The second of three stories written in the style of Raymond Carver...
I STILL LOVE HER... THAT’S THE AWFUL THING
“I need to tell someone about it,” said the doctor. “I have to get it off my chest, you see.”
“What’s that, Doc?” I said.
He had my foot on his desk. My shoe was off and so was my sock and I was wishing I had washed my feet before I came out. He was inspecting my big toe which was red and swollen and shiny.
“Gout,” he said, with some conviction. “I’ll give you some anti-inflammatories. That should take care of it.” He wiggled my toe with his forefinger and thumb.
“Ouch! It’s bloody painful, Doc, I’ll tell you that.”
“The pain always outweighs the swelling,” he said. “I suppose I should have seen it coming a mile off.”
“Seen what coming, Doc?”
“Some people go their whole lives and never get an attack you know. It’s a strange old cove this gout thing.”
“Has diet got much to do with it?”
“Possibly. But it’s only one factor out of many. It’s one of those things. No rhyme or reason to it really. Funny old business.” He leaned down to my toe and blew on it. “It looks really hot. I’ll print you off a check-list - some advice about certain foods that can trigger attacks.”
He pressed a few buttons on the keyboard of his PC. His hands were shaking and he fluffed a few keys. Eventually, after making a few corrections, a printer whirred into action in the corner of the room and spat out some A4 sheets.
“You were saying, Doc...”
“Something about... ‘should have seen it coming’.”
“Oh that,” he said. “I haven’t mentioned it to anyone before. It’s not something you want people to know about, you see.”
He got up and went to the printer, picked up the A4s that had been printed off. He stapled the corner of the sheets and handed them to me.
“Have a read at home. See where you might be going wrong.”
I put my sock back on, then the shoe. My toe throbbed. It was painful to put weight down on it, let alone walk. I waited for him to tell me the thing he wanted off his chest.
“We’ve been married 34 years... that’s a long time in anybody’s book.”
“That’s a long time, Doc.”
“I should have seen it coming. But you know how it is. You try and pass these things off, as if by ignoring it the thing itself will blow over. ‘Out of sight, out of mind,’ that’s the old cliché. isn’t it?”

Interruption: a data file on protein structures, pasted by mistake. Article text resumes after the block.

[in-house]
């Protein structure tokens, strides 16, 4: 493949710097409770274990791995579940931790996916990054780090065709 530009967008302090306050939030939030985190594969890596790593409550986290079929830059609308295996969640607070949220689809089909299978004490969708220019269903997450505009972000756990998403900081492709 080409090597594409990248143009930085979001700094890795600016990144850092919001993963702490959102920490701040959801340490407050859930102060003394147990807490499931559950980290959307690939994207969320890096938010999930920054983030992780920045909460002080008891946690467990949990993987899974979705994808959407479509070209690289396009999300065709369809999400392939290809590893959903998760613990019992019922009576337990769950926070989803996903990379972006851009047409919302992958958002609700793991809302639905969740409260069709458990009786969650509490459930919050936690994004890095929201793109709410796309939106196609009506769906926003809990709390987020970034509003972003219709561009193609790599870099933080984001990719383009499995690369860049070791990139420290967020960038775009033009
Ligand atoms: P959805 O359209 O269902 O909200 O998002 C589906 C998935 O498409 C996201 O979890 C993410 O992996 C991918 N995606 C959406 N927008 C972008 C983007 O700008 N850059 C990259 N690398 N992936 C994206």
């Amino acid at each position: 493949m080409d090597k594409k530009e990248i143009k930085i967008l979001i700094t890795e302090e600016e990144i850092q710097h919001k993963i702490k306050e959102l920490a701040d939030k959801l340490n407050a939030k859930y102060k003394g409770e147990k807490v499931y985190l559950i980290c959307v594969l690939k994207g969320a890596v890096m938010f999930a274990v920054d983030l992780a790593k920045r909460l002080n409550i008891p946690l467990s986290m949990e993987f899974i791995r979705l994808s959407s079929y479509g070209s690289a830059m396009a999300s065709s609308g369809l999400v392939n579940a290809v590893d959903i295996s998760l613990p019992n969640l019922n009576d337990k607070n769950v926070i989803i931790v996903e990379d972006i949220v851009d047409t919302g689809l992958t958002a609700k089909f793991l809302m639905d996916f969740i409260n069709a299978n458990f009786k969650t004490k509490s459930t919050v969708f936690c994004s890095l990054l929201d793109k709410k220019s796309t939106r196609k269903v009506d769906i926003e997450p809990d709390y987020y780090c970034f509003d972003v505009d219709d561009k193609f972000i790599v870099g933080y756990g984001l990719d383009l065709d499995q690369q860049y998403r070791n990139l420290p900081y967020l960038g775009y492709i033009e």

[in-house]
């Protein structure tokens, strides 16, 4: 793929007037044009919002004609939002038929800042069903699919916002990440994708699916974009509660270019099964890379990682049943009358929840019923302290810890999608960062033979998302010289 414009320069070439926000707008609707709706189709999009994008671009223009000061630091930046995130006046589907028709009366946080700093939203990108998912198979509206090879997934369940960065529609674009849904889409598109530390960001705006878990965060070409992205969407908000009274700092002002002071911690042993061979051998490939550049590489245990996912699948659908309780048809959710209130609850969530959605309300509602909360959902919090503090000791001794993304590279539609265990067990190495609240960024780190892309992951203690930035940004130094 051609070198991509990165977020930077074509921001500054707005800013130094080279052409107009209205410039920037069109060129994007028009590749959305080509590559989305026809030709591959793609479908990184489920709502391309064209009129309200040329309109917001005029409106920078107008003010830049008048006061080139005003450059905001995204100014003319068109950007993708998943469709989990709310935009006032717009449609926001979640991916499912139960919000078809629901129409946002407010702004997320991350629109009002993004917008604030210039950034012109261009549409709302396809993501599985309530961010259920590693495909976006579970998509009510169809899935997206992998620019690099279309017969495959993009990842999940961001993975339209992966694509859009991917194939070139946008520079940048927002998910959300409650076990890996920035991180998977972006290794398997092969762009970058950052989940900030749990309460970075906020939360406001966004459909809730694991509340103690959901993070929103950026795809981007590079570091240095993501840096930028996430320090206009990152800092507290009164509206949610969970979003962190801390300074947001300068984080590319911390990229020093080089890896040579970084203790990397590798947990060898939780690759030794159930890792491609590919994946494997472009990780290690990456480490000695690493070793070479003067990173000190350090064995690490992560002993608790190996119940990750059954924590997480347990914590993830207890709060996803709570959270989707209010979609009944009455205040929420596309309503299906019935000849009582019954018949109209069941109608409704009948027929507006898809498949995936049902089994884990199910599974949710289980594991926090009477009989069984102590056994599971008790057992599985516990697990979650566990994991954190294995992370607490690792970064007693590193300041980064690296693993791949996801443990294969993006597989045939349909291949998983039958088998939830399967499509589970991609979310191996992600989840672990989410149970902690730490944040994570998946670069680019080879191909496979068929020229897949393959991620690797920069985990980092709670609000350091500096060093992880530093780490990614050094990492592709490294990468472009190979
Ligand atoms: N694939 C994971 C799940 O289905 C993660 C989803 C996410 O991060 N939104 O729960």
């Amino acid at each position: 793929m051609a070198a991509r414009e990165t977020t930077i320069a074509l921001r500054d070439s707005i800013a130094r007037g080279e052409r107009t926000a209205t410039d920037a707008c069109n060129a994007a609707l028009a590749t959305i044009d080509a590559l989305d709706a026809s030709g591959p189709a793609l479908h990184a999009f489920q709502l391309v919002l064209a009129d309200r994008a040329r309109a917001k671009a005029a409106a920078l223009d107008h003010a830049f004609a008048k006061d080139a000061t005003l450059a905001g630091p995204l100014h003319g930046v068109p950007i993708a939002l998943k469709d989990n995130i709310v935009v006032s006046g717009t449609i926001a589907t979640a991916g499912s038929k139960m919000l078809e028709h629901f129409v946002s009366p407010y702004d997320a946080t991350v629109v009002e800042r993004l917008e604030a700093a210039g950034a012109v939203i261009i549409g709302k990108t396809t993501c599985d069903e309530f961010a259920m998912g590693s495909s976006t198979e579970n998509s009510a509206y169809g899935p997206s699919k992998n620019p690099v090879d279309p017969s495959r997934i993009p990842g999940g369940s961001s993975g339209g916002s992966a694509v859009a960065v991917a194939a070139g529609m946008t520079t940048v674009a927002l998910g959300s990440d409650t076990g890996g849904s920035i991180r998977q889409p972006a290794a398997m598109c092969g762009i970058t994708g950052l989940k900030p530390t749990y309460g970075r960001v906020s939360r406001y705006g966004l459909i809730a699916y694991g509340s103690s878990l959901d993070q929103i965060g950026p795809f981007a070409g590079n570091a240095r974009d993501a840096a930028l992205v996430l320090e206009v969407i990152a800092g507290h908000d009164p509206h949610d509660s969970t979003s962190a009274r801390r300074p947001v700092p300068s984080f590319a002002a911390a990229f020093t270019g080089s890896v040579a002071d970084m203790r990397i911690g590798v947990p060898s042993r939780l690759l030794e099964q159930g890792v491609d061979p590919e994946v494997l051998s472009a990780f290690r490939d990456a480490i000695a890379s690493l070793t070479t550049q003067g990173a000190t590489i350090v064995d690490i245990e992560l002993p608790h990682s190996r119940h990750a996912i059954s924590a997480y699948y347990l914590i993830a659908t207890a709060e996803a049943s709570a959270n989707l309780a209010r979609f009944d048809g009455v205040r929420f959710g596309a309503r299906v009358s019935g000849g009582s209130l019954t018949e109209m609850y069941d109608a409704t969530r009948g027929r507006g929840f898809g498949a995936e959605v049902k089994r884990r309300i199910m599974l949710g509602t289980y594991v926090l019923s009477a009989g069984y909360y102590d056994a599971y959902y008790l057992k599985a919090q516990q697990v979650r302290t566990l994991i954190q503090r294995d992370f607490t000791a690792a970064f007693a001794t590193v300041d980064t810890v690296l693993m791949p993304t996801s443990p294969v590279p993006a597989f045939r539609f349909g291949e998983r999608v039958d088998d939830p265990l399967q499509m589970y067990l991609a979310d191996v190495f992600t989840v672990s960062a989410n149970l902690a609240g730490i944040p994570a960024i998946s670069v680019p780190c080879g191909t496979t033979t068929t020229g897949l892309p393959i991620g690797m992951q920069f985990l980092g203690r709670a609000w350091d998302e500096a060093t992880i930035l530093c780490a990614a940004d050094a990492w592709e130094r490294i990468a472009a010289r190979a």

“Are you trying to tell me what I think you’re trying to tell me, Doc?”
“Thirty-four years, never a cross word in all that time. I don’t know. I don’t know what could have gotten into her. What makes a person do that?”
I could see there were tears welling in his eyes. He was getting himself into a state. He dabbed at his forehead with a handkerchief.
“My missus left me after seven years, Doc, so I’m no expert on the subject. Seven years, can you believe it?”
“Just like that,” he said. “I just don’t know what I should do. I should have seen it coming, but I had no idea, you see. What I mean is...”
He sat down and took a deep breath.
“...I pretended not to notice the changes, you know, the little things. And then she was going out more... without me. You’d think a doctor would pick up on the symptoms and do something about them, wouldn’t you? Once the infection gets in, that’s it, danger all the way. You’d think a medical man would pick-up on these things.”
I began to get to my feet, with some difficulty. A shooting pain went along my toe and into my instep. I winced.
It was time to be on my way. I didn’t really want to be the doctor’s shoulder to cry on. It made me feel uncomfortable, like I was intruding into his private life.
“I expect your next patient’s waiting, Doc,” I said, and limped a step to get my balance. “Thanks for the advice.”
“It’s a terrible thing,” he said, dabbing at his eyes with the handkerchief. “I thought the world of her you know. I still love her... that’s the awful thing.”